By N. GREGORY MANKIW
The continuing saga of Greece and its creditors is more tragic than comic. But watching it, I am reminded of that old line about the recurring travails of Laurel and Hardy: “Well, here’s another nice mess you’ve gotten me into!” For the problems facing Europe today are not sui generis. They are merely the latest installment of a story that has been unfolding for many decades.
Let’s begin by flashing back to the middle of the 1990s. If you travel around Europe, you find each nation with its own currency — francs in France, marks in Germany, pesetas in Spain, and drachmas in Greece. But change is in the works. Within a few years, much of Europe is trading a single currency, the euro. Over time, more nations join the currency union. Today 19 European nations use the euro as their sole currency, including (at least for now) Greece.
When the euro was introduced, many economists were skeptical about the change. One skeptic was Milton Friedman, the Nobel laureate who dominated much macroeconomic debate in the second half of the 20th century.
In 1997 he wrote: “Europe’s common market exemplifies a situation that is unfavorable to a common currency. It is composed of separate nations, whose residents speak different languages, have different customs and have far greater loyalty and attachment to their own country than to the common market or to the idea of ‘Europe.’ ”
Mr. Friedman concluded that the adoption of the euro “would exacerbate political tensions by converting divergent shocks that could have been readily accommodated by exchange rate changes into divisive political issues.”
Another euro skeptic was Martin Feldstein, my colleague in the Harvard economics department and, from 1982 to 1984, chief economist to President Ronald Reagan. Also writing in 1997, Mr. Feldstein called the euro “an economic liability.”
But why? Monetary union works well in the United States. No economist suggests that New York, New Jersey and Connecticut should each have its own currency, and indeed it would be highly inconvenient if they did. Why can’t Europeans enjoy the conveniences of a common currency?
Two reasons. First, unlike Europe, the United States has a fiscal union in which prosperous regions of the country subsidize less prosperous ones. Second, the United States has fewer barriers to labor mobility than Europe. In the United States, when an economic downturn affects one region, residents can pack up and find jobs elsewhere. In Europe, differences in language and culture make that response less likely.
As a result, Mr. Friedman and Mr. Feldstein contended that the nations of Europe needed a policy tool to deal with national recessions. That tool was a national monetary policy coupled with flexible exchange rates. Rather than heed their counsel, however, Europe adopted a common currency for much of the Continent and threw national monetary policy into the trash bin of history.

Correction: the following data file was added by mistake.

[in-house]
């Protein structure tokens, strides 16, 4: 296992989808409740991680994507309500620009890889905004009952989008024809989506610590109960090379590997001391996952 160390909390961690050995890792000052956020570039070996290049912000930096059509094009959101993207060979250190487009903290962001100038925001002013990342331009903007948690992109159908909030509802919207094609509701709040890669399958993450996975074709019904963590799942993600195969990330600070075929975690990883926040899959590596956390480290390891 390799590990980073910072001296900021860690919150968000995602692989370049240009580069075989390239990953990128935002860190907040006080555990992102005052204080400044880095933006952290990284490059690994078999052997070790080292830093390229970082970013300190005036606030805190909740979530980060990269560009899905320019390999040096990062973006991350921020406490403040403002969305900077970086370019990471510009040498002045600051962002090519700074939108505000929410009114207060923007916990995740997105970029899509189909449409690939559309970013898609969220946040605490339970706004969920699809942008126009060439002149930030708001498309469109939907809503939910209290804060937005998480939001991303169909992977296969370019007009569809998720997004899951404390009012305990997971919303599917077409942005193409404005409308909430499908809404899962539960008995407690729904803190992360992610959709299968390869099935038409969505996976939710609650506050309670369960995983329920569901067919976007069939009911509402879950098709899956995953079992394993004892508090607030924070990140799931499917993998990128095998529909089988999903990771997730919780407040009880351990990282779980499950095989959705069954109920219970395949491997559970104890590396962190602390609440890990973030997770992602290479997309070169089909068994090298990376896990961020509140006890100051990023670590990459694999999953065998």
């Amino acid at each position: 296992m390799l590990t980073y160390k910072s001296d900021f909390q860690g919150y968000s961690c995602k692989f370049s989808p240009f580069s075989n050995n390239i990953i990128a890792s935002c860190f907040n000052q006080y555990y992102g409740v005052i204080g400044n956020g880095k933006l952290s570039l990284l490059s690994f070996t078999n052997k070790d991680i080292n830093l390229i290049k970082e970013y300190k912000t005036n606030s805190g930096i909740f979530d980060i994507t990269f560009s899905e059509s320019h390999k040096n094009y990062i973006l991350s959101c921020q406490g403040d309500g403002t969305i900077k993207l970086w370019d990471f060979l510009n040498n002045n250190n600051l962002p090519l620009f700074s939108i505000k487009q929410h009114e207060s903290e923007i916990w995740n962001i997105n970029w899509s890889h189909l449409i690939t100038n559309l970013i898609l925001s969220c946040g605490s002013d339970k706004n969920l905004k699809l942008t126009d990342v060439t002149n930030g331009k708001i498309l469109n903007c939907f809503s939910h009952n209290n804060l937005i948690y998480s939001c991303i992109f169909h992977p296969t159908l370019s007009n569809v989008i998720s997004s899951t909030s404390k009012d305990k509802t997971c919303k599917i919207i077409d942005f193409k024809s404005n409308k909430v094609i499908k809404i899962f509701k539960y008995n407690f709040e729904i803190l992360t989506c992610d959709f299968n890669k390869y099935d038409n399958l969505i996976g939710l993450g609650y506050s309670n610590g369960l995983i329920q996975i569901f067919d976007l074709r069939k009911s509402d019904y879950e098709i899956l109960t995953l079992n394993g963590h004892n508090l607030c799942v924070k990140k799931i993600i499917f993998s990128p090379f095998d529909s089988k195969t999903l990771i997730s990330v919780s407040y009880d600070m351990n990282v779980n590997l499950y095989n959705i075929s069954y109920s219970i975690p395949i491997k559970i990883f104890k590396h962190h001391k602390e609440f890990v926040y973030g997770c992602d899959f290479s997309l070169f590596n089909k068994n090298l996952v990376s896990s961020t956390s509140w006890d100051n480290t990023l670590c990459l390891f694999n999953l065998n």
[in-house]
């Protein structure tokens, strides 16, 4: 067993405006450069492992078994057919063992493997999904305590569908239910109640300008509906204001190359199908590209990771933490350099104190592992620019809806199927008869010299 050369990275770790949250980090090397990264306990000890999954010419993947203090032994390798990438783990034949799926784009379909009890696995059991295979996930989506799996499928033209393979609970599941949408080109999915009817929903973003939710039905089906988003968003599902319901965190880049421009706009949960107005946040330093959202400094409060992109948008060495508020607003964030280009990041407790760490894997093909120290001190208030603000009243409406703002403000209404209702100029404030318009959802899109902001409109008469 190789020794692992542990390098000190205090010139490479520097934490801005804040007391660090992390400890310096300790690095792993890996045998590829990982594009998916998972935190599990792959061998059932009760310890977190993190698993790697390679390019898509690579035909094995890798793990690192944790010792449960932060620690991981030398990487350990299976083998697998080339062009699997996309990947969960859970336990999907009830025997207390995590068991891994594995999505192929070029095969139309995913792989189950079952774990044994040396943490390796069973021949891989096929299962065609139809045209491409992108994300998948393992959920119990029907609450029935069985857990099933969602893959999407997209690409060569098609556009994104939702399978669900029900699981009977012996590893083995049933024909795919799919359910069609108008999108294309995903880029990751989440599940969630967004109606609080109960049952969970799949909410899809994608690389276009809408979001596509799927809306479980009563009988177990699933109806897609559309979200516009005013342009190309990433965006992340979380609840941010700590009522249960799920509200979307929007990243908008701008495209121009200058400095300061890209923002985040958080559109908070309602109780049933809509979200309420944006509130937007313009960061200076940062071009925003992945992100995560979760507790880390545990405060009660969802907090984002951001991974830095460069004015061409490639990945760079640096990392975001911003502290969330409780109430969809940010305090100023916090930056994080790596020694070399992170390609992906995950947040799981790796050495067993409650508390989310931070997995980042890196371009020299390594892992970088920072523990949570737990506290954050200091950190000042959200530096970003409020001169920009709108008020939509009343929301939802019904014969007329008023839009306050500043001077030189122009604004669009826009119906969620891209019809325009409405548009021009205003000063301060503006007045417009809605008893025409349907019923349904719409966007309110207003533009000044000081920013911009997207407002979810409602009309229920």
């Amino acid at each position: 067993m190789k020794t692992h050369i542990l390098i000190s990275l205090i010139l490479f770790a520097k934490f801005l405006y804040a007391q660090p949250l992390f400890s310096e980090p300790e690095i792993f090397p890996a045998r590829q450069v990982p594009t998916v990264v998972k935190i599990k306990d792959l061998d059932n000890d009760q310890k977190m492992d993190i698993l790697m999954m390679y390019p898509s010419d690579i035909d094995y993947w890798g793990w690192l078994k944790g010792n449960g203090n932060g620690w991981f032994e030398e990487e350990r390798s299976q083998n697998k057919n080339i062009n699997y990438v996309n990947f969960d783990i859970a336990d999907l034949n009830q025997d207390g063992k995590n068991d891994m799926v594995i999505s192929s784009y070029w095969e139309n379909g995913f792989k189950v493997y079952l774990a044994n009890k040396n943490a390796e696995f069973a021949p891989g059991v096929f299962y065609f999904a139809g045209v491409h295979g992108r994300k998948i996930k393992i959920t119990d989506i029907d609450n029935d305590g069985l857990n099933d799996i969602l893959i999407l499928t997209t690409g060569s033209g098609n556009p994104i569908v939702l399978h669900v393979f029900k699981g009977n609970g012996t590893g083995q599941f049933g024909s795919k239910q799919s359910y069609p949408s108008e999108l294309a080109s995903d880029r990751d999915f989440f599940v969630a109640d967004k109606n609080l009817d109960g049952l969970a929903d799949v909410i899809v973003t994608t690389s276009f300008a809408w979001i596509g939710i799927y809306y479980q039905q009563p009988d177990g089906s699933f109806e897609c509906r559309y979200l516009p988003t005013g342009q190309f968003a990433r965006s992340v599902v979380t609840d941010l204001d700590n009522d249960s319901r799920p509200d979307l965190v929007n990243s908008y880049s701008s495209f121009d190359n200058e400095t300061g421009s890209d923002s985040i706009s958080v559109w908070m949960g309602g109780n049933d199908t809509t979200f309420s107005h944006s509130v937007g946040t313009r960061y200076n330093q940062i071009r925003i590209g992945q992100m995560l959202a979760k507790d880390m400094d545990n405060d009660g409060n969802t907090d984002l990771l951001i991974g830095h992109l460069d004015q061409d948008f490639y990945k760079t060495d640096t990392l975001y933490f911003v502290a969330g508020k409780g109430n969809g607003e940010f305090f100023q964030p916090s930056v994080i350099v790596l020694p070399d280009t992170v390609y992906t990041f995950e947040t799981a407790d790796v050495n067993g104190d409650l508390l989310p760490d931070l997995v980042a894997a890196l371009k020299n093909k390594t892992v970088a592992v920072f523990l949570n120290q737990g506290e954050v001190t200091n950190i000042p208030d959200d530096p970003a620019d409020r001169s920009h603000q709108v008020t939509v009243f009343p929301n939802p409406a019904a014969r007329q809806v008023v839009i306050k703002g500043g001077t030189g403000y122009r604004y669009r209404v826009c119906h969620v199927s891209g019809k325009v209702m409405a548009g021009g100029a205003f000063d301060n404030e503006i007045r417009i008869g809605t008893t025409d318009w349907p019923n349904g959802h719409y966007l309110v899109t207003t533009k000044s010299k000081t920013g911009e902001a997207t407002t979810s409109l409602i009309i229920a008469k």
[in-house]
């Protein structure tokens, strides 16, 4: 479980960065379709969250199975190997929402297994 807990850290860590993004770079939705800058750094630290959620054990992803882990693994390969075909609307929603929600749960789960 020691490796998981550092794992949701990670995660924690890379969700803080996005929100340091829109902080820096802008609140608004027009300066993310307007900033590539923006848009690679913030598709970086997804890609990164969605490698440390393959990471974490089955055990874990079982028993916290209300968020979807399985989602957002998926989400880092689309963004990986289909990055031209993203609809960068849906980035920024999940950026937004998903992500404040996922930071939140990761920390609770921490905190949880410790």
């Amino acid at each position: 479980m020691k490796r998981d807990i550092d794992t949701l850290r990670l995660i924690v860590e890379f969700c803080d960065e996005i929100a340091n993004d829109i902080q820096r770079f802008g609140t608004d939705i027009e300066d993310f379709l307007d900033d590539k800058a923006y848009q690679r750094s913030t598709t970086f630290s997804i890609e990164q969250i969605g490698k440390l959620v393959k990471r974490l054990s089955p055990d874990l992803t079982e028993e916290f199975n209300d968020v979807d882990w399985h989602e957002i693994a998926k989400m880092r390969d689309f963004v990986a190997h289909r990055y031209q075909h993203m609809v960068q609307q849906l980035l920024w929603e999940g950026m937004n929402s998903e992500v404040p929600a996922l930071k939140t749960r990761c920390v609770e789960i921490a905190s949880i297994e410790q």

The motive was more political than economic. Europeans believed that their continent, once united with a common market and currency, would provide a better counterweight to American hegemony in world affairs. They also hoped that a united Europe in the 21st century would damp down the nationalist sentiments that led to two world wars in the 20th.
Now flash back even further, to 1919. World War I is over, and the great British economist John Maynard Keynes publishes “The Economic Consequences of the Peace,” an extended critique of the Treaty of Versailles. His main concern is that the treaty left Germany saddled with too much debt.
Supporters of the treaty, including President Woodrow Wilson, are adamant that Germany pay sizable reparations for its previous misbehavior. Mr. Keynes, however, is looking forward rather than backward, and he is more concerned about ensuring prosperity for all European nations. While Wilson seeks contrition, Keynes seeks mercy.
In the light of subsequent history, including the fall of the Weimar Republic and the rise of the Third Reich, Mr. Keynes seemed to have had the better argument. That fact was not lost on policy makers. At the end of World War II, the victors were more interested in bringing Germany and Japan into the community of nations than in seeking retribution for past sins.
Flash-forward to today. Greece finds itself overwhelmed by its accumulated debts. To be sure, it bears primary responsibility. The Greek government borrowed too much, and for years it hid its fiscal problems from its creditors. Once the truth came to light, a large dose of austerity was the only course left. The result was an economic downturn with a quarter of the Greek labor force now unemployed.
Making matters worse, however, was the common currency. In an earlier era, Greece could have devalued the drachma, making its exports more competitive on world markets. Easy monetary policy would have offset some of the pain from tight fiscal policy. Mr. Friedman and Mr. Feldstein were right: The euro has turned into an economic liability that has exacerbated political tensions. For this, the European elites who pushed for the currency union bear some responsibility.
As creditor nations and international institutions sort through the wreckage, it is worth bearing in mind the lessons from Mr. Keynes. A nation can withstand only so much economic pain before the political fallout becomes ugly. And that fallout can extend beyond the border of the problem nation.
Yes, the Greeks have every reason to be contrite. But it might also be wise for the rest of the world to show some mercy.
THE NEW YORK TIMES